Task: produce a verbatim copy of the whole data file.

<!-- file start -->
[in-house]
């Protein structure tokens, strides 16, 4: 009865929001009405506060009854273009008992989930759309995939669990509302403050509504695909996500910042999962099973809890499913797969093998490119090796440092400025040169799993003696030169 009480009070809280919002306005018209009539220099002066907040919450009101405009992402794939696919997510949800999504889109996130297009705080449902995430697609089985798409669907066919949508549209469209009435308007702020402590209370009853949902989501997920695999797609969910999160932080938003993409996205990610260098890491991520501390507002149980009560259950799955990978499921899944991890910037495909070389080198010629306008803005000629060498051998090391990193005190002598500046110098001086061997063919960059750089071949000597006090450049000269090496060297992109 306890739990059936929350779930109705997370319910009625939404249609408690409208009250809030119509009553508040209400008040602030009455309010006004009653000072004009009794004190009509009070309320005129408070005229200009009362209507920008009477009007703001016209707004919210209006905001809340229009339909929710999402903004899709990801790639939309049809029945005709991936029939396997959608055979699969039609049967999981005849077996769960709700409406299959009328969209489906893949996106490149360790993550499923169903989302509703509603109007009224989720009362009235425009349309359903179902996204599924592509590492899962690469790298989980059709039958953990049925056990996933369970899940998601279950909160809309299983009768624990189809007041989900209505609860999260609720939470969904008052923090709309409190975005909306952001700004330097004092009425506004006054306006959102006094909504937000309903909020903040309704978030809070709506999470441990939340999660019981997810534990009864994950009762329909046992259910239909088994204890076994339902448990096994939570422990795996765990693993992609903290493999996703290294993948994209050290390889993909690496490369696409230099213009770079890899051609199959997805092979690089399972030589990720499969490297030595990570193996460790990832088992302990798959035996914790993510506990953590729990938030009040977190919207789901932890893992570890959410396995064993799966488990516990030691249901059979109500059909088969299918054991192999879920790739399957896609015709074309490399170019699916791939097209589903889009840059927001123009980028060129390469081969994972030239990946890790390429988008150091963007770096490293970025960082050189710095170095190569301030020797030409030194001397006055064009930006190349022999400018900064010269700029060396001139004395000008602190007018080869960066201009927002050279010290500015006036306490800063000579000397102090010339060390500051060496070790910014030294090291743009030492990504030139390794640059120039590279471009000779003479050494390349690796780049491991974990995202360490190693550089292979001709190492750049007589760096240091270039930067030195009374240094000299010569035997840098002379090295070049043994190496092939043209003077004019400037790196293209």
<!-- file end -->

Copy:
[in-house]
């Protein structure tokens, strides 16, 4: 009865929001009405506060009854273009008992989930759309995939669990509302403050509504695909996500910042999962099973809890499913797969093998490119090796440092400025040169799993003696030169 009480009070809280919002306005018209009539220099002066907040919450009101405009992402794939696919997510949800999504889109996130297009705080449902995430697609089985798409669907066919949508549209469209009435308007702020402590209370009853949902989501997920695999797609969910999160932080938003993409996205990610260098890491991520501390507002149980009560259950799955990978499921899944991890910037495909070389080198010629306008803005000629060498051998090391990193005190002598500046110098001086061997063919960059750089071949000597006090450049000269090496060297992109 306890739990059936929350779930109705997370319910009625939404249609408690409208009250809030119509009553508040209400008040602030009455309010006004009653000072004009009794004190009509009070309320005129408070005229200009009362209507920008009477009007703001016209707004919210209006905001809340229009339909929710999402903004899709990801790639939309049809029945005709991936029939396997959608055979699969039609049967999981005849077996769960709700409406299959009328969209489906893949996106490149360790993550499923169903989302509703509603109007009224989720009362009235425009349309359903179902996204599924592509590492899962690469790298989980059709039958953990049925056990996933369970899940998601279950909160809309299983009768624990189809007041989900209505609860999260609720939470969904008052923090709309409190975005909306952001700004330097004092009425506004006054306006959102006094909504937000309903909020903040309704978030809070709506999470441990939340999660019981997810534990009864994950009762329909046992259910239909088994204890076994339902448990096994939570422990795996765990693993992609903290493999996703290294993948994209050290390889993909690496490369696409230099213009770079890899051609199959997805092979690089399972030589990720499969490297030595990570193996460790990832088992302990798959035996914790993510506990953590729990938030009040977190919207789901932890893992570890959410396995064993799966488990516990030691249901059979109500059909088969299918054991192999879920790739399957896609015709074309490399170019699916791939097209589903889009840059927001123009980028060129390469081969994972030239990946890790390429988008150091963007770096490293970025960082050189710095170095190569301030020797030409030194001397006055064009930006190349022999400018900064010269700029060396001139004395000008602190007018080869960066201009927002050279010290500015006036306490800063000579000397102090010339060390500051060496070790910014030294090291743009030492990504030139390794640059120039590279471009000779003479050494390349690796780049491991974990995202360490190693550089292979001709190492750049007589760096240091270039930067030195009374240094000299010569035997840098002379090295070049043994190496092939043209003077004019400037790196293209």